Impact of Differentiation of Self and Racial/Ethnic Identity on Internalized Stigma in Parental Caregivers of Children with Autism Spectrum Disorder
thesisposted on 05.05.2021, 15:54 by Jessica R McGuire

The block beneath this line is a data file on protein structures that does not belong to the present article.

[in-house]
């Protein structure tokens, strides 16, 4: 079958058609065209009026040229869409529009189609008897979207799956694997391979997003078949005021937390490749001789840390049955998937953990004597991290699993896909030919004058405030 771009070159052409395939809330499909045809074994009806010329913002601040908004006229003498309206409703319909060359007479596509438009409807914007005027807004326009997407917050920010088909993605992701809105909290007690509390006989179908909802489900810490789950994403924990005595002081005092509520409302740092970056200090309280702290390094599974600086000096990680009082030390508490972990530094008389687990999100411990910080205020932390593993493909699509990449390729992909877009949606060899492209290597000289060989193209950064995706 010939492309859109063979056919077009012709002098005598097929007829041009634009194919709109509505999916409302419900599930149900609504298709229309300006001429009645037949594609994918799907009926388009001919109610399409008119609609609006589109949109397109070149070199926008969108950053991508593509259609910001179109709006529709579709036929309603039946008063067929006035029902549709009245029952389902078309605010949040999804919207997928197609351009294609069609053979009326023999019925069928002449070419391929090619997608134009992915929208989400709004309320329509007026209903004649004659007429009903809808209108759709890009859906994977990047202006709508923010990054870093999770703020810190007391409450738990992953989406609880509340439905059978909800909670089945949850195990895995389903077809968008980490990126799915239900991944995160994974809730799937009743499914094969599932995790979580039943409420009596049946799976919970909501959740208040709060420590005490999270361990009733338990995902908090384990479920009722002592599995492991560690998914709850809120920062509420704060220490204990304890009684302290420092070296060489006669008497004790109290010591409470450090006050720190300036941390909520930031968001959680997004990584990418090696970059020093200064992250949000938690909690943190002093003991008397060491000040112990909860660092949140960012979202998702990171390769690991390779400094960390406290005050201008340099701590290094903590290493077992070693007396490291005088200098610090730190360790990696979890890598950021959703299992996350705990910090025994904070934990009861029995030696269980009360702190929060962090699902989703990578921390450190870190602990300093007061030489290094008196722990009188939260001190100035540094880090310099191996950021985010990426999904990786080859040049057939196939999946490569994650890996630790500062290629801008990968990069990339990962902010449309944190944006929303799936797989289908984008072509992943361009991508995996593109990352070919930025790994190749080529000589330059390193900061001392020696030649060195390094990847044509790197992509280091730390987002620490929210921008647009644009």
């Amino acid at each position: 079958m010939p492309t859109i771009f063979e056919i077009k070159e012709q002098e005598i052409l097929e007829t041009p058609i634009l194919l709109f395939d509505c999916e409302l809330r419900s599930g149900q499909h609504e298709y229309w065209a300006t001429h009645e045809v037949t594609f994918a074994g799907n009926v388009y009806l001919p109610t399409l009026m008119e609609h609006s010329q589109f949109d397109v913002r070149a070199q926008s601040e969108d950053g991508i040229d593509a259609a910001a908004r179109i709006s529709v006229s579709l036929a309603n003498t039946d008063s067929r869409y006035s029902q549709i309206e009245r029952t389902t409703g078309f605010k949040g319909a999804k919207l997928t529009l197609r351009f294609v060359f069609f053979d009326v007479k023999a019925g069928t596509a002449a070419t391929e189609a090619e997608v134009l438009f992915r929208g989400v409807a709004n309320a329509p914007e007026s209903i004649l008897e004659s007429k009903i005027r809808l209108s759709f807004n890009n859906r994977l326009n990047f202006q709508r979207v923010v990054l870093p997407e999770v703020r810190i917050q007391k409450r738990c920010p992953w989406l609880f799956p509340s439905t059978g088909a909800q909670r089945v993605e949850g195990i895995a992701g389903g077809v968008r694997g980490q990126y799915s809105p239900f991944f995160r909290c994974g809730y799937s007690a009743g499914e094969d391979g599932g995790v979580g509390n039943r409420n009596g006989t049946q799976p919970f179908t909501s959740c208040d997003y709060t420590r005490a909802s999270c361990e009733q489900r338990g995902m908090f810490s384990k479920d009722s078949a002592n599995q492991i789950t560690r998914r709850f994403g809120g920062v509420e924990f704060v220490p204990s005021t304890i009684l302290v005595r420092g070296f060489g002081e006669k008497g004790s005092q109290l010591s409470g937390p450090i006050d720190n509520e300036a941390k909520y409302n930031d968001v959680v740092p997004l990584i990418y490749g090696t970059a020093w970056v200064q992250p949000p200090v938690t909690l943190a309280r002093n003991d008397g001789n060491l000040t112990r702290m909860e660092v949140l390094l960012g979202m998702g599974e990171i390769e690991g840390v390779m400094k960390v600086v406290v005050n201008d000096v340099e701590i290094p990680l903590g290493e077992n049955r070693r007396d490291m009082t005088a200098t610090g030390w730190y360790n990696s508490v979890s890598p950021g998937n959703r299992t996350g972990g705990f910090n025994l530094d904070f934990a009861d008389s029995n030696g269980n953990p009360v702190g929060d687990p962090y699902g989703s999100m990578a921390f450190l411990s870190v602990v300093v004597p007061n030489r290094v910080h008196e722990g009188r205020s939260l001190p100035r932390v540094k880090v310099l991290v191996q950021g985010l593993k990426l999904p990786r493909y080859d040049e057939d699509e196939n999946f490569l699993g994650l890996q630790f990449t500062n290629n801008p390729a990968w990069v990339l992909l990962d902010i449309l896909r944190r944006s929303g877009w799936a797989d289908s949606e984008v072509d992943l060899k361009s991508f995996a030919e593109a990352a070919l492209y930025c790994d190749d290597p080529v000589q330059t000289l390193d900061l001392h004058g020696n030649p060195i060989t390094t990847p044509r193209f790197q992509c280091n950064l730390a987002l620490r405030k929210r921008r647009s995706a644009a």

Due to the unique experiences and needs of parents with children diagnosed with Autism Spectrum Disorder (ASD), (i.e., child’s limited functional ability; increased duration and extent of caretaking), parents of children with ASD often experience affiliate stigma. Affiliate stigma is the internalized cognitive, affective, and behavioral impact of association with marginalized populations, in this case individuals diagnosed with a mental illness or a developmental disability such as ASD (Mak & Cheung, 2008). Outside of differences in provider-caregiver interactions (Mandell & Novak, 2005; Palmer et al., 2010), little research has explored the impact of racial and ethnic identity on ASD caregiving experiences. Research exploring differentiation of self in parental caregivers is also sparse. Differentiation is conceptualized as the way individuals think about themselves in relation to others. Optimal differentiation is characterized by emotional interdependence with others -- that is maintaining a state of connectedness without emotional over-involvement (Kerr & Bowen, 1988). To address these gaps in the literature, a self-report survey measuring affiliate stigma, differentiation of self and racial/ethnic identity was completed by 147 parents of children diagnosed with ASD. Participants identifying as a racial/ethnic minority made up 36.7% of this study’s sample. Results from a hierarchical regression analysis suggests that higher differentiation of self predicts greater affiliate stigma. Identity as a racial or ethnic minority had no significant impact on experiencing affiliate stigma.